Sharon Sprung, the cover artist for The Artist’s Magazine‘s April 2008 issue, paints the figure from life but positions that figure in abstract fields. A double life is what Sprung admits to when it comes to her art. Her portraits are beautiful as fields of color sometimes heightened with ornament, yet they provoke the viewer into feeling each subject’s soul and guts. Sprung wrestles with the dichotomy between realism and abstraction.
“There’s a beautiful freedom in the mergence of the two that allows me to speak visually to more people,” she says over coffee in a cafe near her teaching gig at the Art Students League in New York City. “I’ve grown to dislike the hard edges and flat planes of the photorealist. I strive to give my paintings the life and energy of modern work, yet suggest the depth and craft inherited from the great tradition of realist painters.”
A gifted and generous teacher, whose classes at the Art Students League and the National Academy School typically have long waiting lists, Sprung gets high praise for her ingenious approach to the class demo, which involves her completing a portrait in sequence during a typical semester.
“Rather than cut into valuable student studio time, on the first day of a new course, I ask for a volunteer who will commit to pose during the regular model’s long breaks,” she explains. ”In that way, the class gets to see me develop a painting from start to finish—including tackling any challenges along the way.”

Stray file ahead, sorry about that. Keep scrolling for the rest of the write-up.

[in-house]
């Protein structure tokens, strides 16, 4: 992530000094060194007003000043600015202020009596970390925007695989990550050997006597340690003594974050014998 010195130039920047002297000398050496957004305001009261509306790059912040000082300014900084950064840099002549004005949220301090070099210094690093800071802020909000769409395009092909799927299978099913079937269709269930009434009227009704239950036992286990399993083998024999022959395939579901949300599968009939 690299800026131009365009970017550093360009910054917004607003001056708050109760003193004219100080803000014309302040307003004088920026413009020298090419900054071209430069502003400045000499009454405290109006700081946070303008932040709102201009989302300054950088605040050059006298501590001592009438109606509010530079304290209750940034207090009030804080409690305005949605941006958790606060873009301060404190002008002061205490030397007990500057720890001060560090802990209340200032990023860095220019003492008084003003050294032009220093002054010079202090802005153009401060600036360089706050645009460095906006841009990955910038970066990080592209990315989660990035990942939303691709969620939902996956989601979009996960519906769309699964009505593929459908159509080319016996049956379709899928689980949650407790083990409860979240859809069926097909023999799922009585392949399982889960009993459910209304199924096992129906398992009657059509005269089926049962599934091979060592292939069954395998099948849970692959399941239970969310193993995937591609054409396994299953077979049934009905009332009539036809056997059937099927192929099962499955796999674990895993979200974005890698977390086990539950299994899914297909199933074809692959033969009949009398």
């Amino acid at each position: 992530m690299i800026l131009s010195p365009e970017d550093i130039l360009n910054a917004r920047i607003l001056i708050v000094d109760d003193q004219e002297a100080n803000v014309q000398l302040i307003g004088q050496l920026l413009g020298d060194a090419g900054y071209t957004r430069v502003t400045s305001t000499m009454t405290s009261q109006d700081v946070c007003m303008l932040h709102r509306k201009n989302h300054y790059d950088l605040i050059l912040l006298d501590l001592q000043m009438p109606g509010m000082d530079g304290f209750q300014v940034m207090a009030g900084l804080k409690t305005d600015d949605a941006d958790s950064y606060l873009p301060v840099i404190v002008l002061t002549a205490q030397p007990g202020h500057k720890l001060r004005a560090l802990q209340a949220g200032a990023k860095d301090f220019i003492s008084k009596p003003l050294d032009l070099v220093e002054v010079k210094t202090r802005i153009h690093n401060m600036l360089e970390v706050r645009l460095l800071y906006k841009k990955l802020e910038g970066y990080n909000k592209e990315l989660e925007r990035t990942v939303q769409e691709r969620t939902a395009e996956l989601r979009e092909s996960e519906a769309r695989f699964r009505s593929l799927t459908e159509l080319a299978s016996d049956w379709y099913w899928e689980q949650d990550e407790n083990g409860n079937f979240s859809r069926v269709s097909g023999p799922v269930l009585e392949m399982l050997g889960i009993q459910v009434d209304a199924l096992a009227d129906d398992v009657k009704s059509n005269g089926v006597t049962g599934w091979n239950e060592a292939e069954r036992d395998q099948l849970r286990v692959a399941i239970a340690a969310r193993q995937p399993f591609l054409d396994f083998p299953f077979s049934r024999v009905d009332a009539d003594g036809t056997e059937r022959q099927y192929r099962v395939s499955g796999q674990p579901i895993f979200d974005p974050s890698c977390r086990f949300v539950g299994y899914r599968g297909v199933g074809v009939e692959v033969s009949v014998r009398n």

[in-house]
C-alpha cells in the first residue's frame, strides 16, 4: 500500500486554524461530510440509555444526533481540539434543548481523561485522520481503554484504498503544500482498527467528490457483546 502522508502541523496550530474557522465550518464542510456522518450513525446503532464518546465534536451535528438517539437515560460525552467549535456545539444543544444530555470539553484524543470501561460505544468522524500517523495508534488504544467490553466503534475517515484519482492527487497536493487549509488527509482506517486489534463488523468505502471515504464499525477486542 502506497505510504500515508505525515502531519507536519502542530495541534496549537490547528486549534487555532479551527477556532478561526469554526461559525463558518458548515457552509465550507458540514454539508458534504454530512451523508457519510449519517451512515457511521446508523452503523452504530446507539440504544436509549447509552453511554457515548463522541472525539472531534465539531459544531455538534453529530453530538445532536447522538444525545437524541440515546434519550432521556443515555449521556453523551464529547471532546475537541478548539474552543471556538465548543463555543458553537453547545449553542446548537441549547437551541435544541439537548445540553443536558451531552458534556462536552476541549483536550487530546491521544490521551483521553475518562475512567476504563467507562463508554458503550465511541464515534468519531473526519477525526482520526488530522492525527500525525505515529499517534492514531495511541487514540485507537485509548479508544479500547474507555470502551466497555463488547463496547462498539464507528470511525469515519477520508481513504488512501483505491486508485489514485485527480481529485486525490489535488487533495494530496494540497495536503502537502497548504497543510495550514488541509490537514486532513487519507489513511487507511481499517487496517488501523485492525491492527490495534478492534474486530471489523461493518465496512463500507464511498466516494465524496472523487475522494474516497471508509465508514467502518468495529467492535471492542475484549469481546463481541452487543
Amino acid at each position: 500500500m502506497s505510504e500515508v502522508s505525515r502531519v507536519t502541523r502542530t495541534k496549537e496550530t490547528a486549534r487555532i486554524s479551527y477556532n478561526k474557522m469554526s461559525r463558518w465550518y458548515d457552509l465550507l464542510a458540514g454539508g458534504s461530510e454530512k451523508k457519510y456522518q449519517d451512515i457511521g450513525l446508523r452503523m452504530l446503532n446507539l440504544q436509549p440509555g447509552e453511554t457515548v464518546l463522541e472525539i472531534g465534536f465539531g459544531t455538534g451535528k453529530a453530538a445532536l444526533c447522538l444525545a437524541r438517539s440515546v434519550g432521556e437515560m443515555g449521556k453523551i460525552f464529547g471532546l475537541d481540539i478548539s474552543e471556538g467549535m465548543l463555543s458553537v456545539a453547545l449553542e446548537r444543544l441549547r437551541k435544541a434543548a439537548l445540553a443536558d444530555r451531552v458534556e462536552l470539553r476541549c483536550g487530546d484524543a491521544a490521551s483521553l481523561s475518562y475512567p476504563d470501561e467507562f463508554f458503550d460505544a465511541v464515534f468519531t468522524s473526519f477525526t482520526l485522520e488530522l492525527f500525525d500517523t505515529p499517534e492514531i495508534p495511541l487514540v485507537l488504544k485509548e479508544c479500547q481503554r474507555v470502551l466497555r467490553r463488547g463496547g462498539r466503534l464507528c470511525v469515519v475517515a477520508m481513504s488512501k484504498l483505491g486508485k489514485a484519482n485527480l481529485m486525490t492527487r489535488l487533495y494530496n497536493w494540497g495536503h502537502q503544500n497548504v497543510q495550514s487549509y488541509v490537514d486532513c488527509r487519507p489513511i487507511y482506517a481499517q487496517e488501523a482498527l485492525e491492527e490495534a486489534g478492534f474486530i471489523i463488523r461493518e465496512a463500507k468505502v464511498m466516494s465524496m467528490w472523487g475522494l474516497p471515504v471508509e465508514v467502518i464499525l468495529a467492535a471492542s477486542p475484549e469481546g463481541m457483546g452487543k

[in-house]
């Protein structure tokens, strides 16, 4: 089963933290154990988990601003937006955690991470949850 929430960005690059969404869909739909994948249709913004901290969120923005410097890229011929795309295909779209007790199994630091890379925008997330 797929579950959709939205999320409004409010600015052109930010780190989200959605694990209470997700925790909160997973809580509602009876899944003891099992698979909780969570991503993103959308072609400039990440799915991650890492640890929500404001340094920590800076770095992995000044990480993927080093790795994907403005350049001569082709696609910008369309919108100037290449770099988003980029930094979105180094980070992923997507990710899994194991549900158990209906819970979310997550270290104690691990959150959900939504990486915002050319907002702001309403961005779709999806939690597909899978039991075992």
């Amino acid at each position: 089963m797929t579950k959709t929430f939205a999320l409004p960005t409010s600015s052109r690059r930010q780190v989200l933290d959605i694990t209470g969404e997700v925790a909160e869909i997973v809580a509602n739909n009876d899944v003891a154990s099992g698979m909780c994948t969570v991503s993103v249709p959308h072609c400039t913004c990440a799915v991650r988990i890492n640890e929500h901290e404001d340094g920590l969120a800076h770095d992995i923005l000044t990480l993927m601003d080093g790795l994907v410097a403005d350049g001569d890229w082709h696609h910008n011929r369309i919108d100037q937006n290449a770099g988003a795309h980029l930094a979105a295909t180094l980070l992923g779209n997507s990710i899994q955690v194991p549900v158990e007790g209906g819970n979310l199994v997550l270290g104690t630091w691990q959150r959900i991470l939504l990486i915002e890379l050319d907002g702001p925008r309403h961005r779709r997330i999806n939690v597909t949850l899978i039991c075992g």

Nine-Image Painting Demonstration (shown at right)
By Ruth Callaghan, student at the Art Students League
Each day while the class’s regular model was taking a 20-minute break, Sprung painted a student, Lester. (Be sure to scroll down to see and read about all nine steps.)
Meet Sharon Sprung
“Because I’m a realist, my pet peeve is a painting that tries to be a photograph,” says Sprung, who studied at Cornell University, and at the Art Students League and the National Academy of Design, taking classes with Harvey Dinnerstein and Daniel E. Greene. Gallery Henoch of New York City will host a one-woman exhibition of her paintings in the fall of 2008. Her work is part of the collections of Bell Laboratories, Princeton University, Chase Manhattan Bank and the U.S. House of Representatives. In 2006 her Folding Chairs won first place in the Portrait/Figure category in the 23rd Annual Artist’s Magazine Competition. The artist can be reached through her website at www.sharonsprung.com.
Louise B. Hafesh is an award-winning writer and artist. You can see examples of her work at artworks-site.com.
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